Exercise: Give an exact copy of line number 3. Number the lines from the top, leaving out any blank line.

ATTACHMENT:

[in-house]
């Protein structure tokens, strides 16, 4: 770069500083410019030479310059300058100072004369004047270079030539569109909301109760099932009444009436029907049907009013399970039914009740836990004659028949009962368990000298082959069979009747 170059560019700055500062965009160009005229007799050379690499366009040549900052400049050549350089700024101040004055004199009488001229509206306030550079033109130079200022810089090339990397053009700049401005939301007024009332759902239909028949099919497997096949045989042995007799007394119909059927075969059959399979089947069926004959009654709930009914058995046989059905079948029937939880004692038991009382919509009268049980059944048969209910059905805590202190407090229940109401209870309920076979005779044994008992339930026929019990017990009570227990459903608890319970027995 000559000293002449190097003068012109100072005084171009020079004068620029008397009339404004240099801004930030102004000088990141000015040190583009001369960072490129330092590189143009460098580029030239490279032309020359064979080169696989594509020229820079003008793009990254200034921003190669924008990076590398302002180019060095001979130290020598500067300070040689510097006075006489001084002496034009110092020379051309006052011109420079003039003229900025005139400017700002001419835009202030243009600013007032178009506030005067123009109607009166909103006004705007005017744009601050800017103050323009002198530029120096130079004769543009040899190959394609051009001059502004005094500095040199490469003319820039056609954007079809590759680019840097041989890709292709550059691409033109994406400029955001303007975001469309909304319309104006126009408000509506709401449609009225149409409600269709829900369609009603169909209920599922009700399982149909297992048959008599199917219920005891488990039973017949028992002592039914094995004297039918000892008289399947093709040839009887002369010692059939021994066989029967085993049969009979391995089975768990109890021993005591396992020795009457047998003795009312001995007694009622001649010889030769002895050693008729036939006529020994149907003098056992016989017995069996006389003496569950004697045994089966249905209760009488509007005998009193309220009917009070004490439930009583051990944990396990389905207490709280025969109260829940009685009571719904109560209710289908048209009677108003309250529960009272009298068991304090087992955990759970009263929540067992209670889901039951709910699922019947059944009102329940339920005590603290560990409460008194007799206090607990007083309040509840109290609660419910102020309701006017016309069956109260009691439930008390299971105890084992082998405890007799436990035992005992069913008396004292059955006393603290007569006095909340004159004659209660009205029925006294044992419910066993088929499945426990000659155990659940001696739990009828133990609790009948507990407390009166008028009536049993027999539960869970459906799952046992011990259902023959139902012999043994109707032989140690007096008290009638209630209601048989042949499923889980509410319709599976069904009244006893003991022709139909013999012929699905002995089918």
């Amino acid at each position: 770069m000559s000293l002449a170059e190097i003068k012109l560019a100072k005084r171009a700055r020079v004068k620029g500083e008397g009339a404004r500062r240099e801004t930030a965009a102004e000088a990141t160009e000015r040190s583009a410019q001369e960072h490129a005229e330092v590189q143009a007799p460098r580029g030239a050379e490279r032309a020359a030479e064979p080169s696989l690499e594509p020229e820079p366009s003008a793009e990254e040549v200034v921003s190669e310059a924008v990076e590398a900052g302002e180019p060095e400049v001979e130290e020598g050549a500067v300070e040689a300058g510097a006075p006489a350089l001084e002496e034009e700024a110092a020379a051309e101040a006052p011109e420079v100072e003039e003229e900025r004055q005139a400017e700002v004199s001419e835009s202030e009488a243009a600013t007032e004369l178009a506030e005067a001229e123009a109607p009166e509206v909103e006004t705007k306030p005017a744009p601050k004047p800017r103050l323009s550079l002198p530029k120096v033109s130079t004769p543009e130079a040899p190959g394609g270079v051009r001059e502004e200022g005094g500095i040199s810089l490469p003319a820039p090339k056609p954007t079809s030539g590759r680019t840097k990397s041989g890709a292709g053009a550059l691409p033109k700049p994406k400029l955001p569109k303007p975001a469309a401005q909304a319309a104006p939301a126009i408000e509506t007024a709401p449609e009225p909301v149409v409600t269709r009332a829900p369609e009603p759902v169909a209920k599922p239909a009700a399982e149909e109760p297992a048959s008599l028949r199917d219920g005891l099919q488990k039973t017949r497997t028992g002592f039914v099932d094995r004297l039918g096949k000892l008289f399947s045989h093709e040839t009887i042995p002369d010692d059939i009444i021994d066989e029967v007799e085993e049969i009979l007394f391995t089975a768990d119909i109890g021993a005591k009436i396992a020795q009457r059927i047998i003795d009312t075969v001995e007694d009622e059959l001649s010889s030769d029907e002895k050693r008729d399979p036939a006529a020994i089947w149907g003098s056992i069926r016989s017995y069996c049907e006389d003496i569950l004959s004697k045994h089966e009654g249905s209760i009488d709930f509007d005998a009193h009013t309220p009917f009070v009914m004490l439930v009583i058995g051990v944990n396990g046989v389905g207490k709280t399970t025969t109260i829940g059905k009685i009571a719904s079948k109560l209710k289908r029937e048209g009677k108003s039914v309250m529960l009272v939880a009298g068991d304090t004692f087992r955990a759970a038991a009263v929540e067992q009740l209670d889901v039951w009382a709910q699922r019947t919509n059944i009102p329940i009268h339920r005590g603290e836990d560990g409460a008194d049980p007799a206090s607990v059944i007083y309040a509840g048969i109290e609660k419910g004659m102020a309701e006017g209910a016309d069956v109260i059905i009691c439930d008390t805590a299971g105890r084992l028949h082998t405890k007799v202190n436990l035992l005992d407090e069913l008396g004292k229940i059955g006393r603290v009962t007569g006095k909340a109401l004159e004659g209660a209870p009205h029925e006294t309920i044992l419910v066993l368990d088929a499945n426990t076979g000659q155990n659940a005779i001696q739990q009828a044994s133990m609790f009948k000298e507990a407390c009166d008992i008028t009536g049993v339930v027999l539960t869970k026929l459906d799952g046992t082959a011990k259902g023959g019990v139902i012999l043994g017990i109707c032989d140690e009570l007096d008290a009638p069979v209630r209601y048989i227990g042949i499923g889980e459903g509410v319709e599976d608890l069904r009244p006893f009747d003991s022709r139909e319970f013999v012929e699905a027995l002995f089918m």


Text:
């Amino acid at each position: 770069m000559s000293l002449a170059e190097i003068k012109l560019a100072k005084r171009a700055r020079v004068k620029g500083e008397g009339a404004r500062r240099e801004t930030a965009a102004e000088a990141t160009e000015r040190s583009a410019q001369e960072h490129a005229e330092v590189q143009a007799p460098r580029g030239a050379e490279r032309a020359a030479e064979p080169s696989l690499e594509p020229e820079p366009s003008a793009e990254e040549v200034v921003s190669e310059a924008v990076e590398a900052g302002e180019p060095e400049v001979e130290e020598g050549a500067v300070e040689a300058g510097a006075p006489a350089l001084e002496e034009e700024a110092a020379a051309e101040a006052p011109e420079v100072e003039e003229e900025r004055q005139a400017e700002v004199s001419e835009s202030e009488a243009a600013t007032e004369l178009a506030e005067a001229e123009a109607p009166e509206v909103e006004t705007k306030p005017a744009p601050k004047p800017r103050l323009s550079l002198p530029k120096v033109s130079t004769p543009e130079a040899p190959g394609g270079v051009r001059e502004e200022g005094g500095i040199s810089l490469p003319a820039p090339k056609p954007t079809s030539g590759r680019t840097k990397s041989g890709a292709g053009a550059l691409p033109k700049p994406k400029l955001p569109k303007p975001a469309a401005q909304a319309a104006p939301a126009i408000e509506t007024a709401p449609e009225p909301v149409v409600t269709r009332a829900p369609e009603p759902v169909a209920k599922p239909a009700a399982e149909e109760p297992a048959s008599l028949r199917d219920g005891l099919q488990k039973t017949r497997t028992g002592f039914v099932d094995r004297l039918g096949k000892l008289f399947s045989h093709e040839t009887i042995p002369d010692d059939i009444i021994d066989e029967v007799e085993e049969i009979l007394f391995t089975a768990d119909i109890g021993a005591k009436i396992a020795q009457r059927i047998i003795d009312t075969v001995e007694d009622e059959l001649s010889s030769d029907e002895k050693r008729d399979p036939a006529a020994i089947w149907g003098s056992i069926r016989s017995y069996c049907e006389d003496i569950l004959s004697k045994h089966e009654g249905s209760i009488d709930f509007d005998a009193h009013t309220p009917f009070v009914m004490l439930v009583i058995g051990v944990n396990g046989v389905g207490k709280t399970t025969t109260i829940g059905k009685i009571a719904s079948k109560l209710k289908r029937e048209g009677k108003s039914v309250m529960l009272v939880a009298g068991d304090t004692f087992r955990a759970a038991a009263v929540e067992q009740l209670d889901v039951w009382a709910q699922r019947t919509n059944i009102p329940i009268h339920r005590g603290e836990d560990g409460a008194d049980p007799a206090s607990v059944i007083y309040a509840g048969i109290e609660k419910g004659m102020a309701e006017g209910a016309d069956v109260i059905i009691c439930d008390t805590a299971g105890r084992l028949h082998t405890k007799v202190n436990l035992l005992d407090e069913l008396g004292k229940i059955g006393r603290v009962t007569g006095k909340a109401l004159e004659g209660a209870p009205h029925e006294t309920i044992l419910v066993l368990d088929a499945n426990t076979g000659q155990n659940a005779i001696q739990q009828a044994s133990m609790f009948k000298e507990a407390c009166d008992i008028t009536g049993v339930v027999l539960t869970k026929l459906d799952g046992t082959a011990k259902g023959g019990v139902i012999l043994g017990i109707c032989d140690e009570l007096d008290a009638p069979v209630r209601y048989i227990g042949i499923g889980e459903g509410v319709e599976d608890l069904r009244p006893f009747d003991s022709r139909e319970f013999v012929e699905a027995l002995f089918m």